Dian Greenwood was a young girl in the 1950s when her family took up residence in a South Dakota courthouse, her bedroom just opposite the county’s jail.
When I was seven or eight years old, my family took up residence in the daylight basement of the county courthouse, a sandstone building reaching up three stories. The castle-like structure sat high on a hill, directly across the street from the Catholic church, school, and convent. My mom was now the new jailer and dietitian. Dad had become the deputy sheriff in a small South Dakota community of roughly 5,000 people. I was in second grade; my two sisters like stairsteps behind me, and my brother, a little guy, a year to eighteen months.
My sisters and I shared a bedroom with my brother, four Army cots lined up on two sides of the large bedroom. In the center wall, opposite the only entrance, hung a steel plate about sixteen inches square. The plate fastened with a simple lock and separated our bedroom from the large, open jail cell on the other side. Through the opening, my mother routinely shoved plates of scrambled eggs, sandwiches, pork chops with mashed potatoes and white gravy, canned corn, the same food we ate, to the men whose voices rumbled on the other side of the wall.
Since my bedroom was adjacent to the jail, and though the wall was cinderblock thick, I could hear the laughter and insults on the other side. While my sisters slept, I laid awake and mesmerized, attending to every sound. Despite Mom’s protests, I often stood behind her when she placed the plates in the opening. I wanted to see those white tee-shirted men, the ones who laughed late into the night, who argued over a card game, and sometimes played a guitar.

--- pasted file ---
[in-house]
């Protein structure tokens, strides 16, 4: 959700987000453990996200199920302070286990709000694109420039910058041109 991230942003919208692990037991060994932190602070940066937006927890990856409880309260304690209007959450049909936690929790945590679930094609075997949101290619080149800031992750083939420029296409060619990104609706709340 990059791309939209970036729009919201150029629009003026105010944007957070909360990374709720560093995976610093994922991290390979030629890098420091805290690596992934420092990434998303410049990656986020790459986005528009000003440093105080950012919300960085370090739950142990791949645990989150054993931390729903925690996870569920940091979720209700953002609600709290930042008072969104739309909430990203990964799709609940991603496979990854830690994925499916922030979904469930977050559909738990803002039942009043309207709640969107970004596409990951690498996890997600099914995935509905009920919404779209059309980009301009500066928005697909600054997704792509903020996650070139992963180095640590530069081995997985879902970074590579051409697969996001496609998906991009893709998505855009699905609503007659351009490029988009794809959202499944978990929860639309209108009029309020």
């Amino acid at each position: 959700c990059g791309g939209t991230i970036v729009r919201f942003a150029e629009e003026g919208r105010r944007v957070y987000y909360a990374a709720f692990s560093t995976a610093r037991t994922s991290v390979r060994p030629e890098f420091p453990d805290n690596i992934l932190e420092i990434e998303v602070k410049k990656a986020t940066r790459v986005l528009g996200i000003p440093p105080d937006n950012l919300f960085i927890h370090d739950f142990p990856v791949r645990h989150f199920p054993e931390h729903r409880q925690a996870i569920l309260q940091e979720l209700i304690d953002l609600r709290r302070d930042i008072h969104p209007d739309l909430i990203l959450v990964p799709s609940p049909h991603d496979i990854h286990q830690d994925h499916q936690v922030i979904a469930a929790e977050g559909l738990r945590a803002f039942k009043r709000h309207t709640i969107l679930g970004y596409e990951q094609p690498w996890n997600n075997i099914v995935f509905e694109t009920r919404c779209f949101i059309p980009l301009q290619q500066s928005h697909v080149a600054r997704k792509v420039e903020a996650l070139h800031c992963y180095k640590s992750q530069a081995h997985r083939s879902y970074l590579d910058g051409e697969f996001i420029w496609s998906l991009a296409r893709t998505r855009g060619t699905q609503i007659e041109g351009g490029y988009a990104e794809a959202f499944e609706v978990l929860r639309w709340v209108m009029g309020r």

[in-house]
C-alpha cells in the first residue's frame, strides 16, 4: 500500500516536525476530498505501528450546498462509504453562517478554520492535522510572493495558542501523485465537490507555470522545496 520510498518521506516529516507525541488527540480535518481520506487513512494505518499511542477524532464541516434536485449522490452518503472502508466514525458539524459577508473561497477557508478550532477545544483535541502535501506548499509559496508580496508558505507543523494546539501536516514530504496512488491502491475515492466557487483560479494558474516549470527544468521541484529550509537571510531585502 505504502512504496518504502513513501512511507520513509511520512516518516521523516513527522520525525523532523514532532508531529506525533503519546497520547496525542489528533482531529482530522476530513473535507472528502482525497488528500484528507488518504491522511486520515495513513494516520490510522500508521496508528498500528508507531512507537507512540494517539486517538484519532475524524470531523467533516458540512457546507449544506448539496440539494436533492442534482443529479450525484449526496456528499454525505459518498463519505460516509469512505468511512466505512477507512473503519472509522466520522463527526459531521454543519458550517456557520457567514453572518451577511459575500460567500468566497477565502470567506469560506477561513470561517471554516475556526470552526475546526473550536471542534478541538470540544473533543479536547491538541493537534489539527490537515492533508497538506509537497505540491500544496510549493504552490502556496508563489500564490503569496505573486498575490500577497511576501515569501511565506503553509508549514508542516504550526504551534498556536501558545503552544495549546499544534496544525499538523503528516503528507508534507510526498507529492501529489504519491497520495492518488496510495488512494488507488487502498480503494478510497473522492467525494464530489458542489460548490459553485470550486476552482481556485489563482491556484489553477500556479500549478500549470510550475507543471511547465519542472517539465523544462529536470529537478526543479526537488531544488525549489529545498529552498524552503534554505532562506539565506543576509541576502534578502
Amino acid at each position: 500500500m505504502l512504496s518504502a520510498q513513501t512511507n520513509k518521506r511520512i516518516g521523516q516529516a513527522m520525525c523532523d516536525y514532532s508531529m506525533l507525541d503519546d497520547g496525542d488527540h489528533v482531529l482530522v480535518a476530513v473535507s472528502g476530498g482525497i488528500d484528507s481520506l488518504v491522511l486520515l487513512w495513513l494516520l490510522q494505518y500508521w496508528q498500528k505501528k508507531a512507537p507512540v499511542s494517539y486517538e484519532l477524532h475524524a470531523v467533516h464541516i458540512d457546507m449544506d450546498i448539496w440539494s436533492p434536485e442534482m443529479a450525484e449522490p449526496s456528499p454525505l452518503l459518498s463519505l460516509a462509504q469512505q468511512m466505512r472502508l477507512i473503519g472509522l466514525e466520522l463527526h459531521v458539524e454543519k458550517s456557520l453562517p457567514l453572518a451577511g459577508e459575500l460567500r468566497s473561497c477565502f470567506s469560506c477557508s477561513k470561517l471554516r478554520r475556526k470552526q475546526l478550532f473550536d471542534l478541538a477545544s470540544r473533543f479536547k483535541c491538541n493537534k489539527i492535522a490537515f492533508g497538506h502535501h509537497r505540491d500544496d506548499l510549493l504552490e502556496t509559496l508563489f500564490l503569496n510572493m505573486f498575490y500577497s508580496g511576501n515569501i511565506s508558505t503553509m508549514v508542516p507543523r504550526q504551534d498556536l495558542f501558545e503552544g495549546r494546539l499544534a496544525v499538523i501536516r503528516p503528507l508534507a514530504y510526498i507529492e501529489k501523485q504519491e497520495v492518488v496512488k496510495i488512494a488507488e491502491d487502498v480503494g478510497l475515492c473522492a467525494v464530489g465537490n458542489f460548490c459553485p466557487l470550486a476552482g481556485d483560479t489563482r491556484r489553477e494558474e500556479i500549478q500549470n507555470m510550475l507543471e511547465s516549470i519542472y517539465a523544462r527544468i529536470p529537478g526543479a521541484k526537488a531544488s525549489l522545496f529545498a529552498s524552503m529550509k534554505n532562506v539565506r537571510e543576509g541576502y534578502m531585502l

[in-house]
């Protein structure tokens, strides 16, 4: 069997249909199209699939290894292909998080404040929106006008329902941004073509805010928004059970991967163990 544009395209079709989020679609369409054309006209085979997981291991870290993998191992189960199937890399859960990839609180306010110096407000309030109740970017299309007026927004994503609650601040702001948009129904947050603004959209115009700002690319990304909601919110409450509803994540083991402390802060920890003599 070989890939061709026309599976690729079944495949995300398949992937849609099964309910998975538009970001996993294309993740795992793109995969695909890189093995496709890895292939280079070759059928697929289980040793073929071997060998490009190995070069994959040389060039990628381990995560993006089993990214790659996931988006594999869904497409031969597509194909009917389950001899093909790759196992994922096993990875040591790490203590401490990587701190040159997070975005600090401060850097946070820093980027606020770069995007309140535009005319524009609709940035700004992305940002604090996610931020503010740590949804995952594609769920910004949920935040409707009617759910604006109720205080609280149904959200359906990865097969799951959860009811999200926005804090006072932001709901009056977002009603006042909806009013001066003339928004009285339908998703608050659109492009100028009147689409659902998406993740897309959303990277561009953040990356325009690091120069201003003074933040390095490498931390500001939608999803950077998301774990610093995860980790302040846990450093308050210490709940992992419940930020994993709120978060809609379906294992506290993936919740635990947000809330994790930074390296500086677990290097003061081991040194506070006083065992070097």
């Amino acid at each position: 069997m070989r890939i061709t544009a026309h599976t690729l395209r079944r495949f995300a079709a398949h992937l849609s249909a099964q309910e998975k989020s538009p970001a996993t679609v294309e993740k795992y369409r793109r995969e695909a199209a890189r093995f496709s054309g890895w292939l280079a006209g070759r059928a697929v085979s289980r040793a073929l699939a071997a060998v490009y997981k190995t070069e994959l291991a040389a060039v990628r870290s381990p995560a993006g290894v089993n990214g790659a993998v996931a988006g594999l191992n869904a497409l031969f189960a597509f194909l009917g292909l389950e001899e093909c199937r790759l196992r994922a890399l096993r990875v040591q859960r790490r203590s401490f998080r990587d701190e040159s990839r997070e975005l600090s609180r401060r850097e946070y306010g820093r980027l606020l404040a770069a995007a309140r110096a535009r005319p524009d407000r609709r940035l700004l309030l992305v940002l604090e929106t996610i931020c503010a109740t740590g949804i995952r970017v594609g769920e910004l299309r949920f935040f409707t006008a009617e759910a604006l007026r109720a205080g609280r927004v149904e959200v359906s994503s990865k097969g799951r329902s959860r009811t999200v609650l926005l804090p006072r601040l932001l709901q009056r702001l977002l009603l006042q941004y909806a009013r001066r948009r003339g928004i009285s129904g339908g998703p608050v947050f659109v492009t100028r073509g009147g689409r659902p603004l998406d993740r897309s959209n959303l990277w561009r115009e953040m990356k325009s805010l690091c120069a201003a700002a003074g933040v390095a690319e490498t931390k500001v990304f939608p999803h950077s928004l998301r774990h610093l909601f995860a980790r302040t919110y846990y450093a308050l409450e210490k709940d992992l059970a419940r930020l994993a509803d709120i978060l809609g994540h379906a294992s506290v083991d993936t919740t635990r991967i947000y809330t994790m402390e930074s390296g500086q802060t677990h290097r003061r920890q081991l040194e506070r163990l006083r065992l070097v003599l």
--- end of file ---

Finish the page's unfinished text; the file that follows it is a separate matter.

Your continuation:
“What are they doing in there, Mom?” I would ask.
“Nothing,” she would say. “They’re in jail. There isn’t much they can do.”
My dad rarely confronted the men if they were too loud or too rowdy. He was busy drinking Four Roses whiskey when off duty, his short fuse and resulting rages often demanding that me and my sisters stand at emotional attention while he reprimanded or accused us of one thing or another. During those times, I shrank into a “dead” zone where I didn’t see, I didn’t feel, and I didn’t move.
Late one night, Mom scrambled to dress and follow Dad out the apartment door. I snuck to the front door that led into a long concrete hallway where the jail’s steel door stood opposite our own. I watched through the crack in our main door as Dad and a local policeman led a woman dressed in black heels and a short skirt with long red hair trailing her back in curls. They marched her through the heavy iron door, then the cage door behind it. Mom followed in slacks and the sweater she must have put on in a hurry. It was her job to search the women, women assigned to one small cell as part of the larger, open jail. Even then, I knew those lone women couldn’t escape the men who lived in the bigger cell.
A woman being arrested and taken to jail elicited terrible shame, even for me as a child. This woman was either drunk and disorderly or a prostitute, a word that was whispered in our living quarters across the hall. This was the early-1950s, what did I know about prostitutes? Our county was occupied by conservative ranchers who could “do a deal.” They controlled not just the boundaries of their property but the boundaries of human behavior as well.